Feed costs represent the greatest item of expense in animal production. The profit in the cattle industry is highly dependent on efficient utilization of feed. Feed required by a specific animal is dependent on a weight-time function of maintenance needs, weight gained and composition of weight gain. Maintenance needs may be associated with energy required for digestion, metabolism and physical activity. Rapid rate of gain is generally associated with a lower ratio of feed consumed to units of gain. Since crossbreeding results in heterosis for rate of gain (Drewry et al., 1979; Gregory et al., 1966; and Lasley et al,. 1973), crossbred cattle should also require less feed to produce one unit of gain in the postweaning period.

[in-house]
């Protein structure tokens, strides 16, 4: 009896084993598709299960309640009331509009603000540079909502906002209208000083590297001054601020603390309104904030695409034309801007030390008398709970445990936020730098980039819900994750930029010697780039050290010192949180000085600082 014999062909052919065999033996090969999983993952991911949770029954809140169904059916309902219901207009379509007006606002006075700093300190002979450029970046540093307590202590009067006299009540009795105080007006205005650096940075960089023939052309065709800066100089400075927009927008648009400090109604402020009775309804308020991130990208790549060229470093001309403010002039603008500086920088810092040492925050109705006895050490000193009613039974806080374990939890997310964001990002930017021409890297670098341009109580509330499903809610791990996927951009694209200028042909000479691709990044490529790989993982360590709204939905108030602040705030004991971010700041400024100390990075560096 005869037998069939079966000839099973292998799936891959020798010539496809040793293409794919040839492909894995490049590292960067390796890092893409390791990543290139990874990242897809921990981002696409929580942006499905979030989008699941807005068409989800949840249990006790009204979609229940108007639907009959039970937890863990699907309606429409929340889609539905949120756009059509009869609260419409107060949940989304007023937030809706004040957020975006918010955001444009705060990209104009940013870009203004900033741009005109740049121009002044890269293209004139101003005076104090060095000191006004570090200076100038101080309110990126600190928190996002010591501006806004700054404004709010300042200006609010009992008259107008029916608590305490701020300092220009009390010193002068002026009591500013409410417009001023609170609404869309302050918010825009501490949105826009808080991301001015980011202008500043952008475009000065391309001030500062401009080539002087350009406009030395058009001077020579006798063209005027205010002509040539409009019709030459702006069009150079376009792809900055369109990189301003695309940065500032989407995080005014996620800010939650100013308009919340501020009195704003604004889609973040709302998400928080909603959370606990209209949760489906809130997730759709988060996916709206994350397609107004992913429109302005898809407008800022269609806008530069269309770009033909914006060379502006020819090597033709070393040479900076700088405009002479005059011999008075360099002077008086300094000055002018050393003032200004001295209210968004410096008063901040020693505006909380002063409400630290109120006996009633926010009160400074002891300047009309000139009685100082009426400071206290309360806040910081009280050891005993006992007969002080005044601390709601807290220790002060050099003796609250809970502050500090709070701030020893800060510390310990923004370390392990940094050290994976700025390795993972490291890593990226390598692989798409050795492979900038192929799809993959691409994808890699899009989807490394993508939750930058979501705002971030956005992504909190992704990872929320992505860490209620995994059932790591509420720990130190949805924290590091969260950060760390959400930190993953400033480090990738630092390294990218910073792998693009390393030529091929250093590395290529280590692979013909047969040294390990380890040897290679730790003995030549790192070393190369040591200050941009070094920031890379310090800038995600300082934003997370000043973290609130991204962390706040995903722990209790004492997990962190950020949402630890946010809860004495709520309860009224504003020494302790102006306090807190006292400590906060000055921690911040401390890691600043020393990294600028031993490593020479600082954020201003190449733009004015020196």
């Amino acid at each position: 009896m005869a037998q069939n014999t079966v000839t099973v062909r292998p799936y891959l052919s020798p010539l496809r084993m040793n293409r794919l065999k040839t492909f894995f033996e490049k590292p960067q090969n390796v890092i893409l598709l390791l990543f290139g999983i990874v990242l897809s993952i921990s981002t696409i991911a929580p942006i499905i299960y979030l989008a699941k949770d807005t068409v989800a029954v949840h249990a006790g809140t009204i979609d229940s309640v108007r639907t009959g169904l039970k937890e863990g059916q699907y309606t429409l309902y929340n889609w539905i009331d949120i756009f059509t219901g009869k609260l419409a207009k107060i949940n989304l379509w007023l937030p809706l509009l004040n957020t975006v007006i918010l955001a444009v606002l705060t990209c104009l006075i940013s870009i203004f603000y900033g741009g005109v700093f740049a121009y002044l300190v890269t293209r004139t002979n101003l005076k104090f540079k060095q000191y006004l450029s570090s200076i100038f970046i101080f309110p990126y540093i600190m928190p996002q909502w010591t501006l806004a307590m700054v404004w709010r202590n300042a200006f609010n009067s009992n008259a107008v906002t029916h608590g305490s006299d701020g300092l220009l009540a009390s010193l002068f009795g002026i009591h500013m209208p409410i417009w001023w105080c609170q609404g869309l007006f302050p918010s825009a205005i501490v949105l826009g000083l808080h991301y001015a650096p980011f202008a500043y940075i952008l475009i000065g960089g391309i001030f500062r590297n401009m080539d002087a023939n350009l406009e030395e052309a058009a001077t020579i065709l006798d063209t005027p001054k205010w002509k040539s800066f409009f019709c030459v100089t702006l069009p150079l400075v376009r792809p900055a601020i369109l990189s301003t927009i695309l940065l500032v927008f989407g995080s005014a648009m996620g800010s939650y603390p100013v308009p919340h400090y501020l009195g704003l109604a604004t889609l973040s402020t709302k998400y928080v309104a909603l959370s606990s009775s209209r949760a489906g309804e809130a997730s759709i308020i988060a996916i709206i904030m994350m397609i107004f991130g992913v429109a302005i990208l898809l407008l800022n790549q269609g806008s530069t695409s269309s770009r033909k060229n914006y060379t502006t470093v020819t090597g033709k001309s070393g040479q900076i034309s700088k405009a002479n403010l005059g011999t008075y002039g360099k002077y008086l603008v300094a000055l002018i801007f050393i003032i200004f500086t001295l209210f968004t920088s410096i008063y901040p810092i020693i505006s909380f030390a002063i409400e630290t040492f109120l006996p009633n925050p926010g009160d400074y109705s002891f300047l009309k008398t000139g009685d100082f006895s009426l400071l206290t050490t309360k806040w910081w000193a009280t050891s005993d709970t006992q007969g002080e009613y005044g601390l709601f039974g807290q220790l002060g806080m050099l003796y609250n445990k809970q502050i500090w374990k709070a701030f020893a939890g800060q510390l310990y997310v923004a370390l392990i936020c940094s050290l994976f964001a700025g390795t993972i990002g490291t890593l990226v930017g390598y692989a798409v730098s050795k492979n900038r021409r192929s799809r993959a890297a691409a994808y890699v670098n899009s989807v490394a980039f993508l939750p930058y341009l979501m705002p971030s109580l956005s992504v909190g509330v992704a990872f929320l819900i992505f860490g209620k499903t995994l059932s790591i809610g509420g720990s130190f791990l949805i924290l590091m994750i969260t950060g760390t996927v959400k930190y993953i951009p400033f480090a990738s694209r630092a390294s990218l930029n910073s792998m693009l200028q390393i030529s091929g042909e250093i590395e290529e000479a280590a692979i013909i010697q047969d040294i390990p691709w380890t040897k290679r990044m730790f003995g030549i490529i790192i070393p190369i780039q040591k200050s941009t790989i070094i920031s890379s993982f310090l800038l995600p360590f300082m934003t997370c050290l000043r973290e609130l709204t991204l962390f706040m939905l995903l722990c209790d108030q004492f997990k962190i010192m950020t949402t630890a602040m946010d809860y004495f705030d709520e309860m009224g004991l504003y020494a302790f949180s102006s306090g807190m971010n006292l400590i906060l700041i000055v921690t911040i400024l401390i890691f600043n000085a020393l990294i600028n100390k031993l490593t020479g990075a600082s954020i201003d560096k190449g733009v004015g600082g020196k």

The objective of this study was to estimate the influence of crossbreeding on rate of gain and two measures of feed conversion.

T. G Martin

Proceedings of the World Congress on Genetics Applied to Livestock Production, Volume 8. Symposia (2), , 405–409, 1982
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